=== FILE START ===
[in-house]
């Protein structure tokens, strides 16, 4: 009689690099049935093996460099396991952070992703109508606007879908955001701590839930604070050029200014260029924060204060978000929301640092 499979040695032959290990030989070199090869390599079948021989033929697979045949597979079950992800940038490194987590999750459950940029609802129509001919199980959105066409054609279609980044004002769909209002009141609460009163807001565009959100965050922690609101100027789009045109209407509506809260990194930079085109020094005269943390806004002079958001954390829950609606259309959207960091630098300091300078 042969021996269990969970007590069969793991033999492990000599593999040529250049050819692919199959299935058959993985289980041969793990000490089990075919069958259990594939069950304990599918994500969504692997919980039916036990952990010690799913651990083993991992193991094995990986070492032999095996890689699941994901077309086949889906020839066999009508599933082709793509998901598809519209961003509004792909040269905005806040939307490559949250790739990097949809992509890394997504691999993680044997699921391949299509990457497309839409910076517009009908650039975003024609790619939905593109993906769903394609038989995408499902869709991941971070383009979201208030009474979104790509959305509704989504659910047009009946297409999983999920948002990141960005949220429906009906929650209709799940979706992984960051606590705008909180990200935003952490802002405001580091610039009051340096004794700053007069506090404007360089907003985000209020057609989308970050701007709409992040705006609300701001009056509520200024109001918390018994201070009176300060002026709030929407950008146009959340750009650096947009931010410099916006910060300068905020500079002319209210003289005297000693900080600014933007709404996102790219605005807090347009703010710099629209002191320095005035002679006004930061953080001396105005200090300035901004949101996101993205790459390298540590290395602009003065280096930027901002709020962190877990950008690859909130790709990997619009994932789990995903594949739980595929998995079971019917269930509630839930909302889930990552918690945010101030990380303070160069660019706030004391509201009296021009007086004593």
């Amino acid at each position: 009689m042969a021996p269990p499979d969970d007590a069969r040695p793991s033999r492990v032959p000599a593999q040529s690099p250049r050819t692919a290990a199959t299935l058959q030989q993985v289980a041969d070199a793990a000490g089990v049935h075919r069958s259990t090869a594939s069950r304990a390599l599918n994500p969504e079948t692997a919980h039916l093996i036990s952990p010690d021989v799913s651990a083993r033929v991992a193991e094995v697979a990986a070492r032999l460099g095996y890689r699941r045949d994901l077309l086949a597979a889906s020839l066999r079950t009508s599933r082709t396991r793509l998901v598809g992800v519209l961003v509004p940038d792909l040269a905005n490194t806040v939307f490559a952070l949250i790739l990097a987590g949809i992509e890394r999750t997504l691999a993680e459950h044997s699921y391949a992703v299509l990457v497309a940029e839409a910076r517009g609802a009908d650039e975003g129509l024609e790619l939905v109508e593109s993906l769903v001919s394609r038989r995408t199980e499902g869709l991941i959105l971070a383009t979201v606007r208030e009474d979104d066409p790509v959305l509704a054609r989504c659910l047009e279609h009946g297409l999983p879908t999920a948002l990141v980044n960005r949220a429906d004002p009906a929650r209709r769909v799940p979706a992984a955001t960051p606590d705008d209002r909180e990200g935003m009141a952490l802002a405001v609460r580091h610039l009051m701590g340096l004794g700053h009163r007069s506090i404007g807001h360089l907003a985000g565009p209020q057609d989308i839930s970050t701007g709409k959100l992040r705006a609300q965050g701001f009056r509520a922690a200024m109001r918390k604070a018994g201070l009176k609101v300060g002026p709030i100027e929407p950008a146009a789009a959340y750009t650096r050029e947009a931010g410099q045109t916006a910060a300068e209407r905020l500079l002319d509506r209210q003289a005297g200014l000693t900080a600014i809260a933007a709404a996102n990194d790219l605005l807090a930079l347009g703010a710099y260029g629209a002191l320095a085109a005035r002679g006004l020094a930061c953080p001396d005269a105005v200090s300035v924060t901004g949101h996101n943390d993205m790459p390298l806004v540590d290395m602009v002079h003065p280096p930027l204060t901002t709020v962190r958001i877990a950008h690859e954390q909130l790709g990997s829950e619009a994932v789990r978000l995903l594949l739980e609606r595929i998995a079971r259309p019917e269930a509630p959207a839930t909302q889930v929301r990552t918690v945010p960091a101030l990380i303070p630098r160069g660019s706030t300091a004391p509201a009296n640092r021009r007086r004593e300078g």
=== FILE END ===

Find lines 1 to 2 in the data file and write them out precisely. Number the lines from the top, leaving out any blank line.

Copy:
[in-house]
């Protein structure tokens, strides 16, 4: 009689690099049935093996460099396991952070992703109508606007879908955001701590839930604070050029200014260029924060204060978000929301640092 499979040695032959290990030989070199090869390599079948021989033929697979045949597979079950992800940038490194987590999750459950940029609802129509001919199980959105066409054609279609980044004002769909209002009141609460009163807001565009959100965050922690609101100027789009045109209407509506809260990194930079085109020094005269943390806004002079958001954390829950609606259309959207960091630098300091300078 042969021996269990969970007590069969793991033999492990000599593999040529250049050819692919199959299935058959993985289980041969793990000490089990075919069958259990594939069950304990599918994500969504692997919980039916036990952990010690799913651990083993991992193991094995990986070492032999095996890689699941994901077309086949889906020839066999009508599933082709793509998901598809519209961003509004792909040269905005806040939307490559949250790739990097949809992509890394997504691999993680044997699921391949299509990457497309839409910076517009009908650039975003024609790619939905593109993906769903394609038989995408499902869709991941971070383009979201208030009474979104790509959305509704989504659910047009009946297409999983999920948002990141960005949220429906009906929650209709799940979706992984960051606590705008909180990200935003952490802002405001580091610039009051340096004794700053007069506090404007360089907003985000209020057609989308970050701007709409992040705006609300701001009056509520200024109001918390018994201070009176300060002026709030929407950008146009959340750009650096947009931010410099916006910060300068905020500079002319209210003289005297000693900080600014933007709404996102790219605005807090347009703010710099629209002191320095005035002679006004930061953080001396105005200090300035901004949101996101993205790459390298540590290395602009003065280096930027901002709020962190877990950008690859909130790709990997619009994932789990995903594949739980595929998995079971019917269930509630839930909302889930990552918690945010101030990380303070160069660019706030004391509201009296021009007086004593």